Columbia River Gorge

December 05, 2016


Multfalls641c_26oct16 December 2016 Viewer's ChoicePhotographer: Ray Boren
Summary Author: Ray Boren

Aided by catastrophic events, the Columbia River has been diligently slicing through the Northwest’s Cascade Range — part of the Pacific Ocean’s Ring of Fire — since the mountains began building about 35 million years ago as a result of the tectonic collision of the oceanic Juan de Fuca plate and the continental North American plate. The result today is deeply carved, waterfall-tressed Columbia River Gorge; the only sea-level pass through the range, and a magnet for those who relish scenic beauty.

In the photograph above, taken looking upriver on a rainy autumn day, Oct. 26, 2016, from Chanticleer Point, the wide Columbia separates the U.S. states of Washington, on the left (north), and Oregon, to the right (south). Railroad tracks and I-84 follow the river’s south shore below, while Oregon’s serpentine Columbia River Scenic Highway — first envisioned and built 100 years ago, at the dawn of the automobile touring age — winds from waterfall to waterfall, and to a series of high bluff-top viewpoints. Vista House, on Crown Point to the east, offers the most architecturally elegant view. The monolith across the river to the north is Washington’s Beacon Rock, an 848-foot (258 m) basalt plug, hardened magma that formed in an ancient volcano vent.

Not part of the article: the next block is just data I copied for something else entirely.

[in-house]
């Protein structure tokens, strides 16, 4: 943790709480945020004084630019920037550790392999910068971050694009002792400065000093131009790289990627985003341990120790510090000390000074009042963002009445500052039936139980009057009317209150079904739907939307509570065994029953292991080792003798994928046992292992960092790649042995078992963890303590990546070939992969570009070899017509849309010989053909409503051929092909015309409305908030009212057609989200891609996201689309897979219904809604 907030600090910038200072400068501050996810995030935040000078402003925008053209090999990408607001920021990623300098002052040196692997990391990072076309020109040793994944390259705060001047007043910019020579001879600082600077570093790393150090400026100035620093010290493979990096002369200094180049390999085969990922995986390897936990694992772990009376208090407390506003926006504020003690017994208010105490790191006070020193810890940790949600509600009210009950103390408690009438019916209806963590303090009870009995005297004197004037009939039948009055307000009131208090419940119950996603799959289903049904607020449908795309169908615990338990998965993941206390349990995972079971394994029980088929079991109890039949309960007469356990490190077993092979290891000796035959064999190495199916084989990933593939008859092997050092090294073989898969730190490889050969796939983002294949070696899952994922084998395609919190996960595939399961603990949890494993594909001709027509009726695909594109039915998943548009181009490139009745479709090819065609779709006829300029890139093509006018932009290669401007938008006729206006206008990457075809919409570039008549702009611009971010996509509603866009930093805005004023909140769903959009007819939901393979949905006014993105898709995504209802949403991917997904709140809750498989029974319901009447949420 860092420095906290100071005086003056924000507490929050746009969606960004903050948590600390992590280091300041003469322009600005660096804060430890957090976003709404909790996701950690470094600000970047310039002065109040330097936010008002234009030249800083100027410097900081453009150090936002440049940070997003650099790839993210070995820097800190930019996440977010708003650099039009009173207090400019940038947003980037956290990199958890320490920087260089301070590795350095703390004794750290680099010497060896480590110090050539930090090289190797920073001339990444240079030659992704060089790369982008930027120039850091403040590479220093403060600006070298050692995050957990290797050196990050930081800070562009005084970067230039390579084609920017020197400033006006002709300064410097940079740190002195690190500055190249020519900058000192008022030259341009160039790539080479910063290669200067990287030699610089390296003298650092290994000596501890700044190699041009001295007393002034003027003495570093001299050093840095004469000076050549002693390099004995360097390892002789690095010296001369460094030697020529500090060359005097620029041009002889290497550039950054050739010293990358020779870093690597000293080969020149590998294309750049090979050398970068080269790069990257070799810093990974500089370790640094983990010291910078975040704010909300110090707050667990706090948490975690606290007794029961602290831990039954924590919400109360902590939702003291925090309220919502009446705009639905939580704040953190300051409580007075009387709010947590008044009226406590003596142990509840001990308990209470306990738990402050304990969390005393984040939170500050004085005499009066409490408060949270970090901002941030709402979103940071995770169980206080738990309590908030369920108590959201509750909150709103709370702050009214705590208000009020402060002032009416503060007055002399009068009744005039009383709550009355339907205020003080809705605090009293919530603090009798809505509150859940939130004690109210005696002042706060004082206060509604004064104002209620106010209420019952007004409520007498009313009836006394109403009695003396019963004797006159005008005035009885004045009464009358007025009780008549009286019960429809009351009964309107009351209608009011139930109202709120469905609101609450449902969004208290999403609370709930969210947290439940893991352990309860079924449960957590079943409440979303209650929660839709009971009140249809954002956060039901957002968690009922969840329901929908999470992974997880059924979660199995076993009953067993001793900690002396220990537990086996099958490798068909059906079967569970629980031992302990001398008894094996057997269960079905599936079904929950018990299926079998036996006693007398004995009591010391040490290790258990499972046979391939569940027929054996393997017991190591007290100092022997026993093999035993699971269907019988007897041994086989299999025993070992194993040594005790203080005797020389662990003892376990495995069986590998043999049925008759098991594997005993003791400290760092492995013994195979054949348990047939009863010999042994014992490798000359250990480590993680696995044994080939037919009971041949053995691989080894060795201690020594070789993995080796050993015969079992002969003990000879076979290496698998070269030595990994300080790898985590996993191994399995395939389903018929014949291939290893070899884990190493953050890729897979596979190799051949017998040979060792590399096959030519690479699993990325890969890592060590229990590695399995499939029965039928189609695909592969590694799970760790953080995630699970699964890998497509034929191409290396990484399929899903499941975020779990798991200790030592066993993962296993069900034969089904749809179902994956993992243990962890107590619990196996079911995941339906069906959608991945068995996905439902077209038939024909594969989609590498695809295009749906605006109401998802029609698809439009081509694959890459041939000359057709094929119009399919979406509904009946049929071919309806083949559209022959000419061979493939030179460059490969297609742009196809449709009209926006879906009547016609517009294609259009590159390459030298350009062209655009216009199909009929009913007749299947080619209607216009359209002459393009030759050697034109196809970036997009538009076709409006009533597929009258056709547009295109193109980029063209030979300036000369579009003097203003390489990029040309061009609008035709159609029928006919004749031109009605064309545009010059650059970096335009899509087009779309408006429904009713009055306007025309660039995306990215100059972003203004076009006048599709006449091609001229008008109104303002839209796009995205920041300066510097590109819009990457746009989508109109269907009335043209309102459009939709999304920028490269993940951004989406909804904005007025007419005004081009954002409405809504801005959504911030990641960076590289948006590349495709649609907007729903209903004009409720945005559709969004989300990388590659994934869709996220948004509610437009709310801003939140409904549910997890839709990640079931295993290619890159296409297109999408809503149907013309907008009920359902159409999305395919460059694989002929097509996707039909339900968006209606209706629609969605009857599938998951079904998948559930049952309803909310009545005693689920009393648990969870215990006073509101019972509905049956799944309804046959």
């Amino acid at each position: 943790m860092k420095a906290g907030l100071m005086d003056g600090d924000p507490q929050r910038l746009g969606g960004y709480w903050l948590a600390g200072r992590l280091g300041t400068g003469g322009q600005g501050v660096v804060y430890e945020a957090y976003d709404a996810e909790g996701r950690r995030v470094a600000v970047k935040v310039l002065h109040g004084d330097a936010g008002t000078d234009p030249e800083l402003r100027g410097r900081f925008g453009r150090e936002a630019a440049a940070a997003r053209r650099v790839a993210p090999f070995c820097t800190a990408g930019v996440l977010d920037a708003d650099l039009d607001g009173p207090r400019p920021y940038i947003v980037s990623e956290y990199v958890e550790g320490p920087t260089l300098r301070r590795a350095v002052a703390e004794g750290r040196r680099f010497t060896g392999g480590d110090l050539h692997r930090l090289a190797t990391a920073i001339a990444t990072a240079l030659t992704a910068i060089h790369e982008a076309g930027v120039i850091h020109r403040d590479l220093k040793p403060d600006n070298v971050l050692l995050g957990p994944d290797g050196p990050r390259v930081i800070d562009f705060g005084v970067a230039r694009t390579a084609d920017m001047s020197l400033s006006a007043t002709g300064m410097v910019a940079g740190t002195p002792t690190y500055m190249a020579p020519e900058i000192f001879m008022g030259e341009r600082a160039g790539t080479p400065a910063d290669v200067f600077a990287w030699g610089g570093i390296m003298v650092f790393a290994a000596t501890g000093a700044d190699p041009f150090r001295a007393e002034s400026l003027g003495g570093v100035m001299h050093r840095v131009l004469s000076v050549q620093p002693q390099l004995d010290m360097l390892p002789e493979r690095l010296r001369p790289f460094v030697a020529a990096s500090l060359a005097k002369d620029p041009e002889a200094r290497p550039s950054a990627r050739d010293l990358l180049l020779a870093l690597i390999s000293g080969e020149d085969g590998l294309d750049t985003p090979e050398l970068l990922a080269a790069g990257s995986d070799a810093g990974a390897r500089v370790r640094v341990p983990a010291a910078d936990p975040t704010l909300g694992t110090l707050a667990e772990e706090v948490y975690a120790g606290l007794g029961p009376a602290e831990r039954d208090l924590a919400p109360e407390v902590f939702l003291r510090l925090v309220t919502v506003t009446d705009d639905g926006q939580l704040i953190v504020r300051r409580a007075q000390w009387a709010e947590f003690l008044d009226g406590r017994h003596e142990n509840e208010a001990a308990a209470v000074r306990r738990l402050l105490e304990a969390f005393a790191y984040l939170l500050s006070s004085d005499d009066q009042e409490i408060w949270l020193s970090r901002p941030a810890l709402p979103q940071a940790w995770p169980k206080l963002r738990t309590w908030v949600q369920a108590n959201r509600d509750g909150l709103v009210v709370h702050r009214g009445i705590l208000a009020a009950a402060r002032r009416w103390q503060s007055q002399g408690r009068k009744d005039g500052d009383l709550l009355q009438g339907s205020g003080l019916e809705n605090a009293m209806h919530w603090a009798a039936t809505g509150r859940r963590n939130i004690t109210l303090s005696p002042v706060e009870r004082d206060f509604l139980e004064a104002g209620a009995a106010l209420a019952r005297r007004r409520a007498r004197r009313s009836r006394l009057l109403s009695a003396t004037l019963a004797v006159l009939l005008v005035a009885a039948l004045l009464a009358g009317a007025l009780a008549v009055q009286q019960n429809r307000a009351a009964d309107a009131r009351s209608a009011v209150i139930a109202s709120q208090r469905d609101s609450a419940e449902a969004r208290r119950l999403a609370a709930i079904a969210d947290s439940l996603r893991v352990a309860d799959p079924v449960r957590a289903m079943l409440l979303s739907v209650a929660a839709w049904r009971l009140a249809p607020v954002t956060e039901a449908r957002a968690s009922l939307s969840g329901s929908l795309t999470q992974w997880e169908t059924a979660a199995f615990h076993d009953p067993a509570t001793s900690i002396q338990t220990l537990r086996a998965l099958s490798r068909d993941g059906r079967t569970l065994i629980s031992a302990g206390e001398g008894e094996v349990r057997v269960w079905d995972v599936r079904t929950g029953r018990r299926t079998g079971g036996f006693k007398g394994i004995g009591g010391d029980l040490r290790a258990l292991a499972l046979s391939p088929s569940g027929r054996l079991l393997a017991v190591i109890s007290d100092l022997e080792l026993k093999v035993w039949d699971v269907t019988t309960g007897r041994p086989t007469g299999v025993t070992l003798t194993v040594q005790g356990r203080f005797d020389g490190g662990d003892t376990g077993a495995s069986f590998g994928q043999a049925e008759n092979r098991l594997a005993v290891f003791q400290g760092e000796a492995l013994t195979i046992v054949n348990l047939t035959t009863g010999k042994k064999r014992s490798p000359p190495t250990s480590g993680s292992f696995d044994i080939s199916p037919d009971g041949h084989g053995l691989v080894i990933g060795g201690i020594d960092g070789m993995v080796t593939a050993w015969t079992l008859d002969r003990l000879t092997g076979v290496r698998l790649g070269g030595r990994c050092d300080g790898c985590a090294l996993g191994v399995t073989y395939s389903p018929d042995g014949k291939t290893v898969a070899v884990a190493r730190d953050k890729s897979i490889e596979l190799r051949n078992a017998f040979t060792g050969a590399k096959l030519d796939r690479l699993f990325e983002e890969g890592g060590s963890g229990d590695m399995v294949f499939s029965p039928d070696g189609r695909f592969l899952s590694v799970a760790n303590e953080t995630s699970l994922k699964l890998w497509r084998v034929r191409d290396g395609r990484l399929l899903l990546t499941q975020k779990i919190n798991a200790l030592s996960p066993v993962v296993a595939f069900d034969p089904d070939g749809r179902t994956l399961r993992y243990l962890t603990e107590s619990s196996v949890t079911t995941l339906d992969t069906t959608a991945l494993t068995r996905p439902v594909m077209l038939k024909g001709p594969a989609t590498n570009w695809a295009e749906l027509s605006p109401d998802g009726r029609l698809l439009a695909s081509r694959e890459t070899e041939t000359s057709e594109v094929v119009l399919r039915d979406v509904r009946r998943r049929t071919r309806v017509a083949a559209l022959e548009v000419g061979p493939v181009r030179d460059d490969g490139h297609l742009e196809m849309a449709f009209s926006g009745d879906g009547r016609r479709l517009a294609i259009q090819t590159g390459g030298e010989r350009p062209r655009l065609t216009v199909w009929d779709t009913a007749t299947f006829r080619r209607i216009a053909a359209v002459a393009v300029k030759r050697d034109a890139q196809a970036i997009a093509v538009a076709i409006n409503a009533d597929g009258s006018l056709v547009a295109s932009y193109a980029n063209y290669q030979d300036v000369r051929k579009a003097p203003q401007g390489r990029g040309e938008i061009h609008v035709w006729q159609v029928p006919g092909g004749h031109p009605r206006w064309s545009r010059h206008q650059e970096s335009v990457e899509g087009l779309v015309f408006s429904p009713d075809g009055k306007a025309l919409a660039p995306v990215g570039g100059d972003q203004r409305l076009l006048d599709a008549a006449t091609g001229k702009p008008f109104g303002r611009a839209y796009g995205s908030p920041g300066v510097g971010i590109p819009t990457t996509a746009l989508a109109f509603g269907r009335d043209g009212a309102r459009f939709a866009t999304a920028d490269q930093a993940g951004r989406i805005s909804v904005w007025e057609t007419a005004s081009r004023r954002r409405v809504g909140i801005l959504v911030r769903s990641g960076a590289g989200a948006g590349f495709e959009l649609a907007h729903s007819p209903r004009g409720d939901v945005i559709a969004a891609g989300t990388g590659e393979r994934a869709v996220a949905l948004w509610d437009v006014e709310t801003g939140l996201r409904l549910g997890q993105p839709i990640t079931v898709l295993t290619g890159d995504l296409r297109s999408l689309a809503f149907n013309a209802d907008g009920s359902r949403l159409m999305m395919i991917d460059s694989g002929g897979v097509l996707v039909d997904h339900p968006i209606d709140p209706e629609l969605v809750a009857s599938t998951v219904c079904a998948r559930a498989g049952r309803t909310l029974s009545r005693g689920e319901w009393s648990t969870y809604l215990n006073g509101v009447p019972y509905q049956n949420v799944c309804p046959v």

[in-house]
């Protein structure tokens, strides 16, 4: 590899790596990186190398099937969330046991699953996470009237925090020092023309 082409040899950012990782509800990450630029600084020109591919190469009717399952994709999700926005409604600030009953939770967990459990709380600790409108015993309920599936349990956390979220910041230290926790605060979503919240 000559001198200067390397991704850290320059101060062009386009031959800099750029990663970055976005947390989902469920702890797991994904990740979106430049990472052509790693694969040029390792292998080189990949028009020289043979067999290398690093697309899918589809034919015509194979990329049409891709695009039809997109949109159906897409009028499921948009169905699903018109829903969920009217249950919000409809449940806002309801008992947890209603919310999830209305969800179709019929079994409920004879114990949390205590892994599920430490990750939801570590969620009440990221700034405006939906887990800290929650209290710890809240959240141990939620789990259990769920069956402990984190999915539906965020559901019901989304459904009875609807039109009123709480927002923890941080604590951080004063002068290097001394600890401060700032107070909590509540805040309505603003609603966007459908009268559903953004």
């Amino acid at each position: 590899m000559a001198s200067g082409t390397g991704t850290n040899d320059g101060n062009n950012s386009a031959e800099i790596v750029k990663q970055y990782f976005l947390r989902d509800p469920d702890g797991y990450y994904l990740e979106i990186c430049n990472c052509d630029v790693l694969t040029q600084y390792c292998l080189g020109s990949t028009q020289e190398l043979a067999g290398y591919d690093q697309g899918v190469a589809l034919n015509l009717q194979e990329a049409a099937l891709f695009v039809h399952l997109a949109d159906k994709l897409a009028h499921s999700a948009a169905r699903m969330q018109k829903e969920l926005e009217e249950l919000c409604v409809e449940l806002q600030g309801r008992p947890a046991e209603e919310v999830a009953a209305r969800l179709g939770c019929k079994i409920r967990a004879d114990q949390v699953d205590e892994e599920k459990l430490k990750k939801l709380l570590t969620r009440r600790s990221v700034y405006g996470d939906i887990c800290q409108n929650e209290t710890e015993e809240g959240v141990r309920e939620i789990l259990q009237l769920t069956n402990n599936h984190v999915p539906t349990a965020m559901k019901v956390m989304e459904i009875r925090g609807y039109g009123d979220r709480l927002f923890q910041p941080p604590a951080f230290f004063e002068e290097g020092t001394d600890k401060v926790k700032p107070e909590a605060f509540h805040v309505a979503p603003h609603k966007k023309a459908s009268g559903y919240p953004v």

Tributaries of the Columbia here dramatically plunge off the bordering cliffs, giving us cascades like beautiful, 620-foot (189 m) Multnomah Falls (inset at left), one of 77 waterfalls just on the Oregon side of the river, in the 292,000 acre Columbia River Gorge National Scenic Area.

Photo Details: Top - Camera: NIKON D3200; Lens: AF-S VR Zoom-Nikkor 70-300mm f/4.5-5.6G IF-ED; Focal Length: 110mm (35mm equivalent: 165mm); Aperture: ƒ/9.0; Exposure Time: 0.0063 s (1/160); ISO equiv: 400. Bottom - same except: Lens: Tokina AT-X 124 AF PRO DX II (AF 12-24mm f/4); Focal Length: 22mm (35mm equivalent: 33mm); Aperture: ƒ/4.0; Exposure Time: 0.025 s (1/40); ISO equiv: 180.